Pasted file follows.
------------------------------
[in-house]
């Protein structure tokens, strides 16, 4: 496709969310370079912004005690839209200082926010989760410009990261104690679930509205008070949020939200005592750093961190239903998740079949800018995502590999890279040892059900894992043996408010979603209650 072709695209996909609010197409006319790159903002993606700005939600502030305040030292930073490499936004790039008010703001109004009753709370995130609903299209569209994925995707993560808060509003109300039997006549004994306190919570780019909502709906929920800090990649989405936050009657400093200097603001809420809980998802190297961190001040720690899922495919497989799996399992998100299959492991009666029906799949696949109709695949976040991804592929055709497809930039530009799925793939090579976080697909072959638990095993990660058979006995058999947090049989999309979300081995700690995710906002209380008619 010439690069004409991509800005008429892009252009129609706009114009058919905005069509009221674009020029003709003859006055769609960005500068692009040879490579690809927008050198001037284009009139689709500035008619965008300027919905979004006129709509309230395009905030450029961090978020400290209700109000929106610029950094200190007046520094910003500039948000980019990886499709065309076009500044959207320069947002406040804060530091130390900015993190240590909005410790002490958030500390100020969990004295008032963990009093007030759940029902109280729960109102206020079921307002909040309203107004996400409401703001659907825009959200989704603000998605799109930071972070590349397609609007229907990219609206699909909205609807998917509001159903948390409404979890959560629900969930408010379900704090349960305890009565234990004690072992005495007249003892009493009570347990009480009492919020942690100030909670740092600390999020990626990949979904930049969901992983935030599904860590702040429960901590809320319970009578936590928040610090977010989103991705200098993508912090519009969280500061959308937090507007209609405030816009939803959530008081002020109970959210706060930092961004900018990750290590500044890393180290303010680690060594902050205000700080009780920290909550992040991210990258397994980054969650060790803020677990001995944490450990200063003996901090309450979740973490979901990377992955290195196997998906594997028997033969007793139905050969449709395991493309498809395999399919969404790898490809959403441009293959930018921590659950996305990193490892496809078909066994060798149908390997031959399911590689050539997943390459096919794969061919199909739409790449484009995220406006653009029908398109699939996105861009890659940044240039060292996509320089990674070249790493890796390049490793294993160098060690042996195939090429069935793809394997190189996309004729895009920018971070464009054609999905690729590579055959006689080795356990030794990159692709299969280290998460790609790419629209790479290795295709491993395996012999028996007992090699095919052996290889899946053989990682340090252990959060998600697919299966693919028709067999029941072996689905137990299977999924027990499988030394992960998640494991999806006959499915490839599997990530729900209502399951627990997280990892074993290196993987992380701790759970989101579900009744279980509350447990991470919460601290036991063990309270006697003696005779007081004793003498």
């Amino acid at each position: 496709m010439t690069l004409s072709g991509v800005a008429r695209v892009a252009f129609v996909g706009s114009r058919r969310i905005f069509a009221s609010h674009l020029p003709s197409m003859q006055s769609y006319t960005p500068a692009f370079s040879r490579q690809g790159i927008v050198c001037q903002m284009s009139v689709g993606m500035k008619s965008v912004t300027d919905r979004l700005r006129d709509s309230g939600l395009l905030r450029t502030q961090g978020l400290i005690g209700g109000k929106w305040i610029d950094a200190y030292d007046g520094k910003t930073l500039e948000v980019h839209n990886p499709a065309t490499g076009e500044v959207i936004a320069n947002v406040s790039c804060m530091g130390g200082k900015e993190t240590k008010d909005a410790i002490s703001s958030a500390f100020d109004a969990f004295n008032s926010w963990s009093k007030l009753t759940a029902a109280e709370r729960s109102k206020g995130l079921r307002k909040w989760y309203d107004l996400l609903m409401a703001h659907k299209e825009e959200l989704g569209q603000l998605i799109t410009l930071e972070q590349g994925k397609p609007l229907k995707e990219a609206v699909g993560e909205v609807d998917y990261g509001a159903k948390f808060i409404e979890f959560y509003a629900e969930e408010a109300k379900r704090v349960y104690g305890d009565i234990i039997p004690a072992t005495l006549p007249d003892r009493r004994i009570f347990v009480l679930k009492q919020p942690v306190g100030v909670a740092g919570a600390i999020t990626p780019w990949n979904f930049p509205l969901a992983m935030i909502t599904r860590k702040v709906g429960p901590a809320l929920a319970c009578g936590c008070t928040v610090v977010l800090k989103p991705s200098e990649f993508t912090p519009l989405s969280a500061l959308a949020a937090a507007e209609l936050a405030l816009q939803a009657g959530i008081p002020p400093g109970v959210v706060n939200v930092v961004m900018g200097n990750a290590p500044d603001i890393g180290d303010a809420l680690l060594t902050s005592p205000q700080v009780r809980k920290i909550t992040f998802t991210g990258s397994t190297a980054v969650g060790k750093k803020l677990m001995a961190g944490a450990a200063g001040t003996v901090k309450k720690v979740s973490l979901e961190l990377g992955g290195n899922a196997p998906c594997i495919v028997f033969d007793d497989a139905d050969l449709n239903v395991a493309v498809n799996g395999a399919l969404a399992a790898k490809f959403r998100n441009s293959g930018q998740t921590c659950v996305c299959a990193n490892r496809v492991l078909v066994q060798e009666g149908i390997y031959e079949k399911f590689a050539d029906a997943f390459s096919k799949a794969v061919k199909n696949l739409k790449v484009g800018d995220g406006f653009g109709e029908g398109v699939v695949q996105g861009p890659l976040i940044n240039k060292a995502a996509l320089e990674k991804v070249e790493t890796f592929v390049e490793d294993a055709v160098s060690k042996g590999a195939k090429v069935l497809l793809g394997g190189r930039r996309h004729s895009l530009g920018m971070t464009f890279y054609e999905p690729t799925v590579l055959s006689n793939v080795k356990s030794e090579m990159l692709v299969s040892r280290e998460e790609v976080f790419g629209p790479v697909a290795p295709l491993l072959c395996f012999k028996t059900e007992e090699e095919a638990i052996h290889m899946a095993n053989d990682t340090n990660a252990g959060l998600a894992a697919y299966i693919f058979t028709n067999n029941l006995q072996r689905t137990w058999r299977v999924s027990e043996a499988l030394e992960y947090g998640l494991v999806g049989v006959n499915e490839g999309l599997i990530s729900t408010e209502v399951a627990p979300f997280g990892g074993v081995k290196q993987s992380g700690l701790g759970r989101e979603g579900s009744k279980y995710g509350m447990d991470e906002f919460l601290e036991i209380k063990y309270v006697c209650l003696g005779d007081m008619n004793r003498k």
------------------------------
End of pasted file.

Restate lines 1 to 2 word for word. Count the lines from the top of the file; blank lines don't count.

[in-house]
């Protein structure tokens, strides 16, 4: 496709969310370079912004005690839209200082926010989760410009990261104690679930509205008070949020939200005592750093961190239903998740079949800018995502590999890279040892059900894992043996408010979603209650 072709695209996909609010197409006319790159903002993606700005939600502030305040030292930073490499936004790039008010703001109004009753709370995130609903299209569209994925995707993560808060509003109300039997006549004994306190919570780019909502709906929920800090990649989405936050009657400093200097603001809420809980998802190297961190001040720690899922495919497989799996399992998100299959492991009666029906799949696949109709695949976040991804592929055709497809930039530009799925793939090579976080697909072959638990095993990660058979006995058999947090049989999309979300081995700690995710906002209380008619 010439690069004409991509800005008429892009252009129609706009114009058919905005069509009221674009020029003709003859006055769609960005500068692009040879490579690809927008050198001037284009009139689709500035008619965008300027919905979004006129709509309230395009905030450029961090978020400290209700109000929106610029950094200190007046520094910003500039948000980019990886499709065309076009500044959207320069947002406040804060530091130390900015993190240590909005410790002490958030500390100020969990004295008032963990009093007030759940029902109280729960109102206020079921307002909040309203107004996400409401703001659907825009959200989704603000998605799109930071972070590349397609609007229907990219609206699909909205609807998917509001159903948390409404979890959560629900969930408010379900704090349960305890009565234990004690072992005495007249003892009493009570347990009480009492919020942690100030909670740092600390999020990626990949979904930049969901992983935030599904860590702040429960901590809320319970009578936590928040610090977010989103991705200098993508912090519009969280500061959308937090507007209609405030816009939803959530008081002020109970959210706060930092961004900018990750290590500044890393180290303010680690060594902050205000700080009780920290909550992040991210990258397994980054969650060790803020677990001995944490450990200063003996901090309450979740973490979901990377992955290195196997998906594997028997033969007793139905050969449709395991493309498809395999399919969404790898490809959403441009293959930018921590659950996305990193490892496809078909066994060798149908390997031959399911590689050539997943390459096919794969061919199909739409790449484009995220406006653009029908398109699939996105861009890659940044240039060292996509320089990674070249790493890796390049490793294993160098060690042996195939090429069935793809394997190189996309004729895009920018971070464009054609999905690729590579055959006689080795356990030794990159692709299969280290998460790609790419629209790479290795295709491993395996012999028996007992090699095919052996290889899946053989990682340090252990959060998600697919299966693919028709067999029941072996689905137990299977999924027990499988030394992960998640494991999806006959499915490839599997990530729900209502399951627990997280990892074993290196993987992380701790759970989101579900009744279980509350447990991470919460601290036991063990309270006697003696005779007081004793003498």